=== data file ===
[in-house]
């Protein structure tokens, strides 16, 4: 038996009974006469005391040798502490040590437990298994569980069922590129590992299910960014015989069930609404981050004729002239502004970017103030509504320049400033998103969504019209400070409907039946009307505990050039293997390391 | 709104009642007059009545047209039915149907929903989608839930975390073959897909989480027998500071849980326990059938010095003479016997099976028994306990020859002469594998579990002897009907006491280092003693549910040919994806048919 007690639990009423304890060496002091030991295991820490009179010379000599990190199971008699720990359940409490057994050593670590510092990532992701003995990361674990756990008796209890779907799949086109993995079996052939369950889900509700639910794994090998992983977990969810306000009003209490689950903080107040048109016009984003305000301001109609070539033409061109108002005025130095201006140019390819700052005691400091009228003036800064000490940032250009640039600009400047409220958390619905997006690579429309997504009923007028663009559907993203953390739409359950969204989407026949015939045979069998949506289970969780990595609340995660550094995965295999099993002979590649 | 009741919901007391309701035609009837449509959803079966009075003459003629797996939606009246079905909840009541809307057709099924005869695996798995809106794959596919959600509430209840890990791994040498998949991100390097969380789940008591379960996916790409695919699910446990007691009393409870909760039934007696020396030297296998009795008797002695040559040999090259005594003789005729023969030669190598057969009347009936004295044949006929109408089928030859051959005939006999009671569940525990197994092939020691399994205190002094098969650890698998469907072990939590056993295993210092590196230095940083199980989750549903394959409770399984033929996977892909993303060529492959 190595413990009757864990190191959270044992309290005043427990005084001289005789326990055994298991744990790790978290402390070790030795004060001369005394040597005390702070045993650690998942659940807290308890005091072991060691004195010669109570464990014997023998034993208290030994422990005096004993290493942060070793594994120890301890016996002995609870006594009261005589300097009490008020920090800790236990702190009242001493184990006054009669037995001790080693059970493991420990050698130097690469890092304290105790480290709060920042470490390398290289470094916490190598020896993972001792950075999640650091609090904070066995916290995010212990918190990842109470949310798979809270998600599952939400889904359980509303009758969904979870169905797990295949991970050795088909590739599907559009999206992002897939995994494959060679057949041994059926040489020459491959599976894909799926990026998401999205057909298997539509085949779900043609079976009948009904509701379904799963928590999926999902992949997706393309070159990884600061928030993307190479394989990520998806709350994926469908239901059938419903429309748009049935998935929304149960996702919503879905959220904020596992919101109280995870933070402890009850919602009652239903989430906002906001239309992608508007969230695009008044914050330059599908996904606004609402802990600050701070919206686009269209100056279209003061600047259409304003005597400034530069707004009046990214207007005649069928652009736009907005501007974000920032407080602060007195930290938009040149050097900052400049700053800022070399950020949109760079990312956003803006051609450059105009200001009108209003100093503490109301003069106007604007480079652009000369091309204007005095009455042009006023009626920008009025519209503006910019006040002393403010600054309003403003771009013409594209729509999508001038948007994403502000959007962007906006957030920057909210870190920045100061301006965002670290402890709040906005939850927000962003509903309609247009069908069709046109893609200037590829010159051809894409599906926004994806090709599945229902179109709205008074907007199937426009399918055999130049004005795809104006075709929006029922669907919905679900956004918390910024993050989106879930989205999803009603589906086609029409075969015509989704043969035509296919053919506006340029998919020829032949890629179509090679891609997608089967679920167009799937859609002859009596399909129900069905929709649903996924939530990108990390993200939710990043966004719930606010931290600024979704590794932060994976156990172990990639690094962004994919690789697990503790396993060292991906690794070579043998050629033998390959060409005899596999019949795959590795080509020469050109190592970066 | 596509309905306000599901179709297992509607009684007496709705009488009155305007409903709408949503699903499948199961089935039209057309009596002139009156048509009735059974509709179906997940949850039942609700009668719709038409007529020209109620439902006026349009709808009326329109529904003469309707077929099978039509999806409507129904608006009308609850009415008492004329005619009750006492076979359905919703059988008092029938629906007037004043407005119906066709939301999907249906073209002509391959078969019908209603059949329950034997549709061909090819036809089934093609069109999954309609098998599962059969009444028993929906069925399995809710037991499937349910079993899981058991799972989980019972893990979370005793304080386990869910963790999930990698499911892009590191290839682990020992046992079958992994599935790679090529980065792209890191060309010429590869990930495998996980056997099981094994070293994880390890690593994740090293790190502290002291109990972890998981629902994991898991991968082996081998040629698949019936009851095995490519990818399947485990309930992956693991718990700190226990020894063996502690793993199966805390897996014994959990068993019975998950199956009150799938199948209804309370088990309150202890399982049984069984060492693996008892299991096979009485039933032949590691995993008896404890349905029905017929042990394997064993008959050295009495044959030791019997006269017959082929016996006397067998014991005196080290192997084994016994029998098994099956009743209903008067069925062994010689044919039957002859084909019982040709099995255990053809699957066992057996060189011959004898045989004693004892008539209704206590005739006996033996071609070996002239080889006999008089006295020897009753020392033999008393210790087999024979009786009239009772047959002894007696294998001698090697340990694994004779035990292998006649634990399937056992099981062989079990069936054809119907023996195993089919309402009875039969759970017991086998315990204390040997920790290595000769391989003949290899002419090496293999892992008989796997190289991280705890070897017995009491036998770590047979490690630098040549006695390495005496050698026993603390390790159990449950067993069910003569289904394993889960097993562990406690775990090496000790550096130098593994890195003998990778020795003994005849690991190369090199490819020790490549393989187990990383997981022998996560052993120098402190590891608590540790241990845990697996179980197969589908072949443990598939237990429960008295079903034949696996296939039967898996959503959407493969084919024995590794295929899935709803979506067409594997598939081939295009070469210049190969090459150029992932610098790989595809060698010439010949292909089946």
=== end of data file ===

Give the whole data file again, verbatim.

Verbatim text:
[in-house]
């Protein structure tokens, strides 16, 4: 038996009974006469005391040798502490040590437990298994569980069922590129590992299910960014015989069930609404981050004729002239502004970017103030509504320049400033998103969504019209400070409907039946009307505990050039293997390391 | 709104009642007059009545047209039915149907929903989608839930975390073959897909989480027998500071849980326990059938010095003479016997099976028994306990020859002469594998579990002897009907006491280092003693549910040919994806048919 007690639990009423304890060496002091030991295991820490009179010379000599990190199971008699720990359940409490057994050593670590510092990532992701003995990361674990756990008796209890779907799949086109993995079996052939369950889900509700639910794994090998992983977990969810306000009003209490689950903080107040048109016009984003305000301001109609070539033409061109108002005025130095201006140019390819700052005691400091009228003036800064000490940032250009640039600009400047409220958390619905997006690579429309997504009923007028663009559907993203953390739409359950969204989407026949015939045979069998949506289970969780990595609340995660550094995965295999099993002979590649 | 009741919901007391309701035609009837449509959803079966009075003459003629797996939606009246079905909840009541809307057709099924005869695996798995809106794959596919959600509430209840890990791994040498998949991100390097969380789940008591379960996916790409695919699910446990007691009393409870909760039934007696020396030297296998009795008797002695040559040999090259005594003789005729023969030669190598057969009347009936004295044949006929109408089928030859051959005939006999009671569940525990197994092939020691399994205190002094098969650890698998469907072990939590056993295993210092590196230095940083199980989750549903394959409770399984033929996977892909993303060529492959 190595413990009757864990190191959270044992309290005043427990005084001289005789326990055994298991744990790790978290402390070790030795004060001369005394040597005390702070045993650690998942659940807290308890005091072991060691004195010669109570464990014997023998034993208290030994422990005096004993290493942060070793594994120890301890016996002995609870006594009261005589300097009490008020920090800790236990702190009242001493184990006054009669037995001790080693059970493991420990050698130097690469890092304290105790480290709060920042470490390398290289470094916490190598020896993972001792950075999640650091609090904070066995916290995010212990918190990842109470949310798979809270998600599952939400889904359980509303009758969904979870169905797990295949991970050795088909590739599907559009999206992002897939995994494959060679057949041994059926040489020459491959599976894909799926990026998401999205057909298997539509085949779900043609079976009948009904509701379904799963928590999926999902992949997706393309070159990884600061928030993307190479394989990520998806709350994926469908239901059938419903429309748009049935998935929304149960996702919503879905959220904020596992919101109280995870933070402890009850919602009652239903989430906002906001239309992608508007969230695009008044914050330059599908996904606004609402802990600050701070919206686009269209100056279209003061600047259409304003005597400034530069707004009046990214207007005649069928652009736009907005501007974000920032407080602060007195930290938009040149050097900052400049700053800022070399950020949109760079990312956003803006051609450059105009200001009108209003100093503490109301003069106007604007480079652009000369091309204007005095009455042009006023009626920008009025519209503006910019006040002393403010600054309003403003771009013409594209729509999508001038948007994403502000959007962007906006957030920057909210870190920045100061301006965002670290402890709040906005939850927000962003509903309609247009069908069709046109893609200037590829010159051809894409599906926004994806090709599945229902179109709205008074907007199937426009399918055999130049004005795809104006075709929006029922669907919905679900956004918390910024993050989106879930989205999803009603589906086609029409075969015509989704043969035509296919053919506006340029998919020829032949890629179509090679891609997608089967679920167009799937859609002859009596399909129900069905929709649903996924939530990108990390993200939710990043966004719930606010931290600024979704590794932060994976156990172990990639690094962004994919690789697990503790396993060292991906690794070579043998050629033998390959060409005899596999019949795959590795080509020469050109190592970066 | 596509309905306000599901179709297992509607009684007496709705009488009155305007409903709408949503699903499948199961089935039209057309009596002139009156048509009735059974509709179906997940949850039942609700009668719709038409007529020209109620439902006026349009709808009326329109529904003469309707077929099978039509999806409507129904608006009308609850009415008492004329005619009750006492076979359905919703059988008092029938629906007037004043407005119906066709939301999907249906073209002509391959078969019908209603059949329950034997549709061909090819036809089934093609069109999954309609098998599962059969009444028993929906069925399995809710037991499937349910079993899981058991799972989980019972893990979370005793304080386990869910963790999930990698499911892009590191290839682990020992046992079958992994599935790679090529980065792209890191060309010429590869990930495998996980056997099981094994070293994880390890690593994740090293790190502290002291109990972890998981629902994991898991991968082996081998040629698949019936009851095995490519990818399947485990309930992956693991718990700190226990020894063996502690793993199966805390897996014994959990068993019975998950199956009150799938199948209804309370088990309150202890399982049984069984060492693996008892299991096979009485039933032949590691995993008896404890349905029905017929042990394997064993008959050295009495044959030791019997006269017959082929016996006397067998014991005196080290192997084994016994029998098994099956009743209903008067069925062994010689044919039957002859084909019982040709099995255990053809699957066992057996060189011959004898045989004693004892008539209704206590005739006996033996071609070996002239080889006999008089006295020897009753020392033999008393210790087999024979009786009239009772047959002894007696294998001698090697340990694994004779035990292998006649634990399937056992099981062989079990069936054809119907023996195993089919309402009875039969759970017991086998315990204390040997920790290595000769391989003949290899002419090496293999892992008989796997190289991280705890070897017995009491036998770590047979490690630098040549006695390495005496050698026993603390390790159990449950067993069910003569289904394993889960097993562990406690775990090496000790550096130098593994890195003998990778020795003994005849690991190369090199490819020790490549393989187990990383997981022998996560052993120098402190590891608590540790241990845990697996179980197969589908072949443990598939237990429960008295079903034949696996296939039967898996959503959407493969084919024995590794295929899935709803979506067409594997598939081939295009070469210049190969090459150029992932610098790989595809060698010439010949292909089946």